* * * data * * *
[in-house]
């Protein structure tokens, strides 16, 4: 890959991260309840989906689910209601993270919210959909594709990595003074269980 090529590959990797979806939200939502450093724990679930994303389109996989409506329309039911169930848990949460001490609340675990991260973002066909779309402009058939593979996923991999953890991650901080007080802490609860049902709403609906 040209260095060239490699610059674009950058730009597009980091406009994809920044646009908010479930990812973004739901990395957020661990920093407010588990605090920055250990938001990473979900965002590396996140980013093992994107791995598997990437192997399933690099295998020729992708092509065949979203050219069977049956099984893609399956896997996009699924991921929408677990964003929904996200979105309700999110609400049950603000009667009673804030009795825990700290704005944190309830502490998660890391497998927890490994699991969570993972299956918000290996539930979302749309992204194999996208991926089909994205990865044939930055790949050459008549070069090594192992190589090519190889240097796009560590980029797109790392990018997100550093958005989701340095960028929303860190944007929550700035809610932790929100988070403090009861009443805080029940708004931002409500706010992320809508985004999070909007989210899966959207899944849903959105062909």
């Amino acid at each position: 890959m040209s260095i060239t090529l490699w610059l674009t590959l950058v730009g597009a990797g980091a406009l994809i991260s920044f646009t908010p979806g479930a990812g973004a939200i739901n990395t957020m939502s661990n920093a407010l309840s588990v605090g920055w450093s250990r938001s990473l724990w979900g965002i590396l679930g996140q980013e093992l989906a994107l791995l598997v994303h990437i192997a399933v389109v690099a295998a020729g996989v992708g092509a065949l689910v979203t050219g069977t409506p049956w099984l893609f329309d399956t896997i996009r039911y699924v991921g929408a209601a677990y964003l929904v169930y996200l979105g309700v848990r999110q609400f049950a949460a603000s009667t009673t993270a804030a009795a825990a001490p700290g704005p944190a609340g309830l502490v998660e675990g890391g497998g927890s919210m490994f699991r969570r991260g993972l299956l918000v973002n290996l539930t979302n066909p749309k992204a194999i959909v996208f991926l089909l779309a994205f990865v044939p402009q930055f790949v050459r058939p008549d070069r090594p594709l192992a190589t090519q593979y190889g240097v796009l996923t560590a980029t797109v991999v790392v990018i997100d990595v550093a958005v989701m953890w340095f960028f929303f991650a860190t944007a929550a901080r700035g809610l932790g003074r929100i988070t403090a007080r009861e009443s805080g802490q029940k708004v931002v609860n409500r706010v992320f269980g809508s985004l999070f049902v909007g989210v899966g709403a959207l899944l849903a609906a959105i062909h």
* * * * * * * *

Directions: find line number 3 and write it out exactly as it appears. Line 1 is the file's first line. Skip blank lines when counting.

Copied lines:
């Amino acid at each position: 890959m040209s260095i060239t090529l490699w610059l674009t590959l950058v730009g597009a990797g980091a406009l994809i991260s920044f646009t908010p979806g479930a990812g973004a939200i739901n990395t957020m939502s661990n920093a407010l309840s588990v605090g920055w450093s250990r938001s990473l724990w979900g965002i590396l679930g996140q980013e093992l989906a994107l791995l598997v994303h990437i192997a399933v389109v690099a295998a020729g996989v992708g092509a065949l689910v979203t050219g069977t409506p049956w099984l893609f329309d399956t896997i996009r039911y699924v991921g929408a209601a677990y964003l929904v169930y996200l979105g309700v848990r999110q609400f049950a949460a603000s009667t009673t993270a804030a009795a825990a001490p700290g704005p944190a609340g309830l502490v998660e675990g890391g497998g927890s919210m490994f699991r969570r991260g993972l299956l918000v973002n290996l539930t979302n066909p749309k992204a194999i959909v996208f991926l089909l779309a994205f990865v044939p402009q930055f790949v050459r058939p008549d070069r090594p594709l192992a190589t090519q593979y190889g240097v796009l996923t560590a980029t797109v991999v790392v990018i997100d990595v550093a958005v989701m953890w340095f960028f929303f991650a860190t944007a929550a901080r700035g809610l932790g003074r929100i988070t403090a007080r009861e009443s805080g802490q029940k708004v931002v609860n409500r706010v992320f269980g809508s985004l999070f049902v909007g989210v899966g709403a959207l899944l849903a609906a959105i062909h």